"How does anybody know they’re loved? How might you help them to imagine, any hour, any day? Do you ask people how they’re doing? Do you wonder? Do you really want to know? No, really: Do you care about anything as much as you care about yourself? Could you ever? The words alone are not enough." - from the essay "Molly" by Blake Butler. Read it.

My story "Long May My Land Be Bright" has been named a distinguished story in the Best American Short Stories 2022!

My essay "Inheritance" has been named a notable essay in the Best American Essays 2022 anthology!

"Unfortunately, the machine remains oblivious to its critical importance and refuses to cooperate." - from a great article by Jules Struck titled "A mysterious machine in a Syracuse warehouse keeps old movies alive. It’s the last of its kind in the world"

"Nightmarish as the discourse surrounding her early years could be, it’s always been Lana Del Rey’s dream we’ve been living in, and not the opposite. Born to Die endures as a monument both to what she created and what she endured, and even if the endurance overwhelmed the creation for quite awhile there, she got over the vicious Internet Ingenue era a long time ago, even if you never did. " - I love this article. I think it suggests that artists/writers/performers might know what they're doing, even -- or especially even -- when it's not what an audience expects. And I think Lana's 2012 SNL performances, which I just discovered, are both different and great.

"It’s a dangerous place out there. I mean, the universe has got no care for life on earth. And I think that it’s worth remembering that when you look up in the night sky, when it looks very peaceful and static and it doesn’t seem to be dangerous.” -astrophysicist Ian O’neill on The End of the World with Josh Clark podcast

The Terraform anthology is out! 52 near-future stories, including one of mine....

A Terraform anthology is coming soon! And there's a lovely starred review for it in Kirkus that mentions my story "An Incomplete Timeline of What We Tried"

"The countless hypomanias, and mania itself, all have brought into my life a different level of sensing and feeling and thinking. Even when I have been most psychotic—delusional, hallucinating, frenzied—I have been aware of finding new corners in my mind and heart. Some of those corners were incredible and beautiful and took my breath away and made me feel as though I could die right then and the images would sustain me. Some of them were grotesque and ugly and I never wanted to know they were there or to see them again. But, always, there were those new corners and—when feeling my normal self, beholden for that self to medicine and love—I cannot imagine becoming jaded to life, because I know of those limitless corners, with their limitless views." - from Kay Redfield Jamison's great memoir An Unquiet Mind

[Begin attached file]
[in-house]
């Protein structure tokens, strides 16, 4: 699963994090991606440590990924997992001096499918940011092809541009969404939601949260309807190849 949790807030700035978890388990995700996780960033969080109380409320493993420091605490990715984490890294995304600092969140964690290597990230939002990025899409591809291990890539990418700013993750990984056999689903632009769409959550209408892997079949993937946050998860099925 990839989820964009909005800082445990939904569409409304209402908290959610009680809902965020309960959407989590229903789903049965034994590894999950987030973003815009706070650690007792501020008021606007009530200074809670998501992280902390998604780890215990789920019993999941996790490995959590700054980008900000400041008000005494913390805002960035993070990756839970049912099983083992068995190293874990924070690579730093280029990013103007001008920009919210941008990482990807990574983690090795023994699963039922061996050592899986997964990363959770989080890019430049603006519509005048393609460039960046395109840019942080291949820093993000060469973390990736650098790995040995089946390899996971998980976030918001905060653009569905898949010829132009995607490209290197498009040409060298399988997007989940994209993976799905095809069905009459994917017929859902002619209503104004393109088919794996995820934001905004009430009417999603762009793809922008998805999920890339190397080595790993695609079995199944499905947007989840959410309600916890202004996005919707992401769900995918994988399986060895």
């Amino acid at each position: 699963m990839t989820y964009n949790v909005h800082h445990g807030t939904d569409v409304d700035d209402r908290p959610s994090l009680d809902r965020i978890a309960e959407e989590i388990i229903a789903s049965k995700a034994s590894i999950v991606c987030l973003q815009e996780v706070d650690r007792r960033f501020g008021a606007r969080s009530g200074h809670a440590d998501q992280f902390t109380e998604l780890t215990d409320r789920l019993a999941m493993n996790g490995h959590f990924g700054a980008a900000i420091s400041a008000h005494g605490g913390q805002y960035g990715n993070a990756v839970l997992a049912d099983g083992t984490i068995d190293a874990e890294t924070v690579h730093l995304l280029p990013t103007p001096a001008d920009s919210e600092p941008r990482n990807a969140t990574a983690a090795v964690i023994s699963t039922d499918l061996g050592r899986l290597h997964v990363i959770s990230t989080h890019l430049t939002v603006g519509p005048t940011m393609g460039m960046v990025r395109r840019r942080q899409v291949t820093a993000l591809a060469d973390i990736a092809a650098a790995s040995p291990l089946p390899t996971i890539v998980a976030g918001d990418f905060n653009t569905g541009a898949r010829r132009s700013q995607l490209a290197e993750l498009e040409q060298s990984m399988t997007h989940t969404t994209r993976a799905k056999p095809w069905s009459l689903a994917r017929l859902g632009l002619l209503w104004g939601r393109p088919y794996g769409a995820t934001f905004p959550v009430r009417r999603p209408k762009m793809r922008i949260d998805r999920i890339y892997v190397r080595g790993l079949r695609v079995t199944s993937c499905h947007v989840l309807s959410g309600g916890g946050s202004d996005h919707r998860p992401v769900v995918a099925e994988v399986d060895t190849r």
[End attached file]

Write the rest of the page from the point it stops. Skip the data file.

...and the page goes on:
"I would caution about going on too long about too little. Of course, this is a bit tricky, because many of your stories concern towns in which nothing much happens." -"Do Try Us Again," James Gallant, a really really good essay

Let's watch the sun, shall we?

I have a new piece of writing about hereditary cancer in Granta Issue 158! With an excerpt online...

"...truth, life, or reality is an organic thing which the poetic imagination can represent or suggest, in essence, only through transformation, through changing into other forms than those which were merely present in appearance." - Tennessee Williams, Production Notes, The Glass Menagerie

The 5th International Digital Art Biennial (BIAN) at the Arsenal Contemporary Art in Montreal is amazing.

A little essay of mine is up at Terrain.org!

Listen to Mars!

"Conventional wildernesses of the overland trek may indeed be gone. Most of Earth's largest species--mammals, birds, and trees--have been seen and documented. But microwildernesses exist in a handful of soil or aqueous silt collected almost anywhere in the world. They, at least, are close to a pristine state and still unvisited. Minute creatures swarm around us, an animate matrix that binds Earth's surface. Ten billion of them live in a gram of ordinary soil. They represent thousands of species, almost none of which are known to science. They are objects of potentially endless study and admiration....if we are willing to sweep our vision down from the world lined by the horizon to include the world an arm's length away, we can spend a lifetime in a magellanic voyage around the trunk of a single tree." - E.O. Wilson, Naturalist (the graphic novel!)

Low Earth Orbit Visualization!

A podcast about language and climate change and the word "degrowth"-- yes!!!

A new story of mine is up at Uncharted....